Marissa Meyer on Procrastination, Fairy Tales, and Sailor Moon

Marissa Meyer’s debut novel, Cinder, has been the subject of lots of hype–not least of all around the Figment office, where it’s quickly become a favorite of 2012 so far. It’s about a cyborg mechanic named Cinder who gets caught up in an adventure starring evil intergalactic villains and an adorable prince, and you can begin reading the first FIVE WHOLE CHAPTERS (!) for a limited time here. Below, we ask Marissa some questions about her inspiration, her writing life, and what’s next.

Cinder is an extraordinarily unique retelling of the Cinderella story. What made you see cyborg potential in the classic fairy tale?

I’d had the idea for a series of futuristic fairy tales for a few weeks when the idea for a cyborg Cinderella came to me. It was one of those drifting-off-to-sleep-lightning-bolt moments that are so wonderful and coveted and I immediately began to see the potential. I imagined Cinder toiling away as a mechanic, as opposed to doing her stepmother’s chores; and being disregarded by society due to her abnormalities, as opposed to the servant-status in the fairy tale; and I could envision a helpful android instead of a fairy godmother, and on and on. It was a ton of fun to draw those connections and bring the story to life in such a high-tech world.

What can we expect from the sequel to Cinder? There WILL be a sequel, right? *fingers crossed*

Yes! Actually, Cinder kicks off a four-book series, so there’ll be lots more cyborg-fairy-tale goodness coming up. Book two, Scarlet, is based on Little Red Riding Hood. It continues Cinder’s story as she attempts to escape Queen Levana’s vengeance and learn more about her past. The story also introduces readers to Scarlet, a girl living in southern France whose grandmother has mysteriously disappeared. In order to find her, Scarlet seeks the help of Wolf, a street fighter with more than a few mysteries of his own.

None of your characters end up exactly as they first appear. Which character did you have the most fun writing?

Oh, I probably had the most fun with Iko, Cinder’s android “sidekick.” She has a faulty personality chip, giving her human-like tendencies (such as sarcasm and a deep appreciation for fine clothing), and I never knew what Iko was going to say until the words were on the page. She kind of cracks me up.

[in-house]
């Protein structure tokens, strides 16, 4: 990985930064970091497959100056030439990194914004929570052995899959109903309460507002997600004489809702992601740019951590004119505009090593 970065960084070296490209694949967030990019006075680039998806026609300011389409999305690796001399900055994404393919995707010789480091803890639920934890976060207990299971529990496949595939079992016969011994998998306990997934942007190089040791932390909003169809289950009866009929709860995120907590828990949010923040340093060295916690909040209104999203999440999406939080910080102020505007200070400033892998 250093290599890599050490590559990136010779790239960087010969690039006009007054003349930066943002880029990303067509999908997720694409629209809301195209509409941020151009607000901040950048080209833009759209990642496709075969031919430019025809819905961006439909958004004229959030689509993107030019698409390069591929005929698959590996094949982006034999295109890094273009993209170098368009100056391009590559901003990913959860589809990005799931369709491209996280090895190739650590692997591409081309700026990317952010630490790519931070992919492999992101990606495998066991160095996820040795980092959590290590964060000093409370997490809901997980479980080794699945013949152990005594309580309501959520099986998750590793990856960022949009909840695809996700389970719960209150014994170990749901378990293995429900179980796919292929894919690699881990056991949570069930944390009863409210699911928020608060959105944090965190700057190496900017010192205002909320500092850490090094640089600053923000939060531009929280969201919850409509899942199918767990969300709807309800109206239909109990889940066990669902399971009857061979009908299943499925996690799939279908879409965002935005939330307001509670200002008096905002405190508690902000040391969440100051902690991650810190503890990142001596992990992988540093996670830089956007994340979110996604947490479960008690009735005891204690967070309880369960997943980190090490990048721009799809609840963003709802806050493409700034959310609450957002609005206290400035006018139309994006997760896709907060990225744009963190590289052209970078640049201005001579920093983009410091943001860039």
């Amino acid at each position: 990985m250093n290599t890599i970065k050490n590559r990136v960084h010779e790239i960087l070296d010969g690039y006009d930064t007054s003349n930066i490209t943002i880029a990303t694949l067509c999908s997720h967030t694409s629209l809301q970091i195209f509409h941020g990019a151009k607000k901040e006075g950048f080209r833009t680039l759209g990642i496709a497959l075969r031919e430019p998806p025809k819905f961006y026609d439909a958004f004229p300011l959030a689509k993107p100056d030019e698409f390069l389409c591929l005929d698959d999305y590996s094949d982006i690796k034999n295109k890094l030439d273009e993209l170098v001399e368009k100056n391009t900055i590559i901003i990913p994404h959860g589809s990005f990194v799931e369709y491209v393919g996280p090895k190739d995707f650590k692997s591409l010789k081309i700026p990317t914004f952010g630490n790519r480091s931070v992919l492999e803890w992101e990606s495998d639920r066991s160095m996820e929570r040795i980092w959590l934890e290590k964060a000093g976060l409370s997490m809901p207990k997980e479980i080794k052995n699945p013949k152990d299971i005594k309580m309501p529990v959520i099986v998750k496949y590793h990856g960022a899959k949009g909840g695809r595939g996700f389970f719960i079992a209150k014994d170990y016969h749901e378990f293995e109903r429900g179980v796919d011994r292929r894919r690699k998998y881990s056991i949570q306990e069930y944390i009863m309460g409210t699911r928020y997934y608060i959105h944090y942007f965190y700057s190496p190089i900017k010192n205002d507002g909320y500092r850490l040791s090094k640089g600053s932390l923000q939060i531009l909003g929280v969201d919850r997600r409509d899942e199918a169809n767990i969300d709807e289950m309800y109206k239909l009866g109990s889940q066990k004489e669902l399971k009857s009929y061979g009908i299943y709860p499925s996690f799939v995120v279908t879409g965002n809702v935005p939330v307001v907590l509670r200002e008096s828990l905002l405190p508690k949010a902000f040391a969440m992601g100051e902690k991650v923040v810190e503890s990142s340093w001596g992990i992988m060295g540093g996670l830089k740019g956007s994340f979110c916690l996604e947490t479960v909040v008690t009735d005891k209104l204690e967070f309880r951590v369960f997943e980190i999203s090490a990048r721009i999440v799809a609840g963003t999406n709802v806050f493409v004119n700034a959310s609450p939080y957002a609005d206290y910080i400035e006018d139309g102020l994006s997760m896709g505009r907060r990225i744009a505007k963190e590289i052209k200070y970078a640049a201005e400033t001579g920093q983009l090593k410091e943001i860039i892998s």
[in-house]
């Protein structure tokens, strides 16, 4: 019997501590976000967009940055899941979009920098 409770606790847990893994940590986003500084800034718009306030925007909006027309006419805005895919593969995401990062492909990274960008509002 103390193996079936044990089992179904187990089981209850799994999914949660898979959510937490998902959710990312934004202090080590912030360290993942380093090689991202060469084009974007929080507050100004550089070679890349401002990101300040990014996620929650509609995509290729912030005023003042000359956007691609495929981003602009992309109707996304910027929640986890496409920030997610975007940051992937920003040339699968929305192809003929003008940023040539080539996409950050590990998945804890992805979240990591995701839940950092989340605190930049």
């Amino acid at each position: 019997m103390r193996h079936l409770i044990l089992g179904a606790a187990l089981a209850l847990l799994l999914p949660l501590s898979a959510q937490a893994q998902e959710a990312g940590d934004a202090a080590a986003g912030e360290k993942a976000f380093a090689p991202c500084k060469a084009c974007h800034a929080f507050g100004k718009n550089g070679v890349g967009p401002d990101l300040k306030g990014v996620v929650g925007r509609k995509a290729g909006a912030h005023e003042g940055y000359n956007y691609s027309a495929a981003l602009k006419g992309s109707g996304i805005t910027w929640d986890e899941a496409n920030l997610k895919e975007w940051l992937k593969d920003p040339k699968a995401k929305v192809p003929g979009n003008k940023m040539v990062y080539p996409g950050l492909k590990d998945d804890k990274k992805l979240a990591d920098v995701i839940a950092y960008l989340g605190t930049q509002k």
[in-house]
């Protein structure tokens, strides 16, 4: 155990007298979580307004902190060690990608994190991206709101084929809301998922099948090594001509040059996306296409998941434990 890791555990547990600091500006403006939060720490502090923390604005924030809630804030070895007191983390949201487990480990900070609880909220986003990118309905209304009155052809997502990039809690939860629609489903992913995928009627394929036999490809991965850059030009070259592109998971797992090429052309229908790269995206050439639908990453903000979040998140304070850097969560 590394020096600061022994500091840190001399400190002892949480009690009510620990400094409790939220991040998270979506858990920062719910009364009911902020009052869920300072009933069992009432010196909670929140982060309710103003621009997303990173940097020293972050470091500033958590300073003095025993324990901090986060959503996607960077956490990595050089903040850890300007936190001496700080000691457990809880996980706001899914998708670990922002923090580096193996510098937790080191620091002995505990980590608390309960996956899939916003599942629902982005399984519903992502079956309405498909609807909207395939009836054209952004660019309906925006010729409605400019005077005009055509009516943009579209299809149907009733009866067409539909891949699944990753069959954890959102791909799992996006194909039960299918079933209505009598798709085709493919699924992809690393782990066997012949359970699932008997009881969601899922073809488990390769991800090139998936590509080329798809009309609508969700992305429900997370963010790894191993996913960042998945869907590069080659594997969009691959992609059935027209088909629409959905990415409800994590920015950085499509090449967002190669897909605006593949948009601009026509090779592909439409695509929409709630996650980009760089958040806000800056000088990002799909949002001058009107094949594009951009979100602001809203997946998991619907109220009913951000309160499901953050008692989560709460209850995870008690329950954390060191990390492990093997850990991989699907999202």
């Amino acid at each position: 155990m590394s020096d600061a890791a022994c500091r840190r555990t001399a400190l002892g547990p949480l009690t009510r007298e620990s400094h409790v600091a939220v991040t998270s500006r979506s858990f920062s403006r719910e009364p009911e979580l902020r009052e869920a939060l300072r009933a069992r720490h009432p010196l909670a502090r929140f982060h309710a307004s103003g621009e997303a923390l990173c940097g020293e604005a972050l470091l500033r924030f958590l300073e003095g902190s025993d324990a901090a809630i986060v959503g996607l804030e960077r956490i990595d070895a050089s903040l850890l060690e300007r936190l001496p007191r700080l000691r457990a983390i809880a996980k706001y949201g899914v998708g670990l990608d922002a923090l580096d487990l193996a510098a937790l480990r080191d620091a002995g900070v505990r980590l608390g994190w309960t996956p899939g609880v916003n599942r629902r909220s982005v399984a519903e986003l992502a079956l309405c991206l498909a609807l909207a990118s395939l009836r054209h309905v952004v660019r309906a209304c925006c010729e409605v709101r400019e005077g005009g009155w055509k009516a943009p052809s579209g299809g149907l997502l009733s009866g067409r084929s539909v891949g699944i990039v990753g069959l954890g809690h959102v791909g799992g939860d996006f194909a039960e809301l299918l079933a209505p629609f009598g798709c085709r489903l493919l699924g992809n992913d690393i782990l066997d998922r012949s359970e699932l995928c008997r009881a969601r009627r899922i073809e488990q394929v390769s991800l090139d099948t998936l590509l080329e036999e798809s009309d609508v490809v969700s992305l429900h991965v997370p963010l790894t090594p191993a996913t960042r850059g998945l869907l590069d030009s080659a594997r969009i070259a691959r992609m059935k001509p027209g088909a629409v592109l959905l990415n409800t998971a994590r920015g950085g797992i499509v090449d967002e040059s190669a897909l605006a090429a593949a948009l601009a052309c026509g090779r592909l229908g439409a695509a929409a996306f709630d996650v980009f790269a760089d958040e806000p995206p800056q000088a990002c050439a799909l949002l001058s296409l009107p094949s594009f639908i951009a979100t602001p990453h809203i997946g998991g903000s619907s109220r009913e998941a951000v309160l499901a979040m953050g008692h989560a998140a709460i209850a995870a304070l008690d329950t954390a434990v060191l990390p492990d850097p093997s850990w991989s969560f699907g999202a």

In addition to your debut novel Cinder, you’ve gained a wide audience for your Sailor Moon fanfiction. How has your fanfiction writing helped you become a published author today?

Oh gosh, in every way possible! I learned so much about the nitty-gritty craft of writing by writing fanfic, all through trial and error—how to write believable characters and how much description is too much and when it’s appropriate to switch POVs and how to keep the tension and suspense going over tens of thousands of words. And then there was this awesome fandom supporting me and always willing to review and critique and offer encouragement. You can only hear “You’re talented enough to be published!” so many times before you’re forced to believe it, and that really gave me the confidence to attempt an original novel and seek publication.

Between your novel, your blog, and your fanfiction, you write a LOT. How do you hunker down and push out the needed word count? Do you have any writing routines?

Aw, thanks. Some days I still feel like a slacker so it’s nice to hear otherwise, ha! Mostly I start each week with a master list of things I need or want to get done, and then I break it out into daily to-do lists. If I finish up early I move on to the next day’s tasks, or reward myself by curling up with a book. If I get behind, then at least I know I’m behind and can come up with a new game plan. On weeks when I’m feeling particularly overwhelmed I’ll make myself strict a schedule: 7-9a.m.: answer emails and write a blog post; 9-12: work on the novel; 12-2: respond to guest post and interview requests, etc. etc. That helps me focus and make the most of my time.

What’s your biggest procrastination time-drain?

Reading! I love to read and the to-be-read list never gets any shorter, so it’s easy to convince myself that reading is a productive part of my job—a good writer is a well-read writer and all that jazz. But sometimes I know that I really should put the book down and get back to writing.

 You recently participated in NaNoPubMo and blogged a month’s worth of tips for the author looking to promote him or herself. What advice do you have for yet-to-be-published authors looking to gain a following?

The great thing about the 21st century is that anyone can build a following these days. (Okay, it may also be the worst thing about the 21st century . . . ) But social networking is your friend. Join Facebook and Twitter, start a blog or a YouTube channel or a Tumblr—whatever seems the most exciting to you. After that, it kind of breaks down into content and community. The goal is to provide content that’s either entertaining or interesting or useful–bonus if it’s all three! Second, participate in the community by commenting on other blogs, chatting with other people on Twitter, liking Facebook pages that interest you, blah, blah, blah. Be polite and engaged and an active part of the awesome writing world that exists online, and people will naturally take notice.

On your blog, you’ve mentioned your policy of saying yes to every possible opportunity. If we could find another willing author, would you participate in a to-the-death grudge match?

Boy, that sounds awfully dangerous and I typically try to avoid things with “to-the-death” in the name, but . . . oh, fine, count me in! But first you’ll have to tell me what a grudge match is. ^_^

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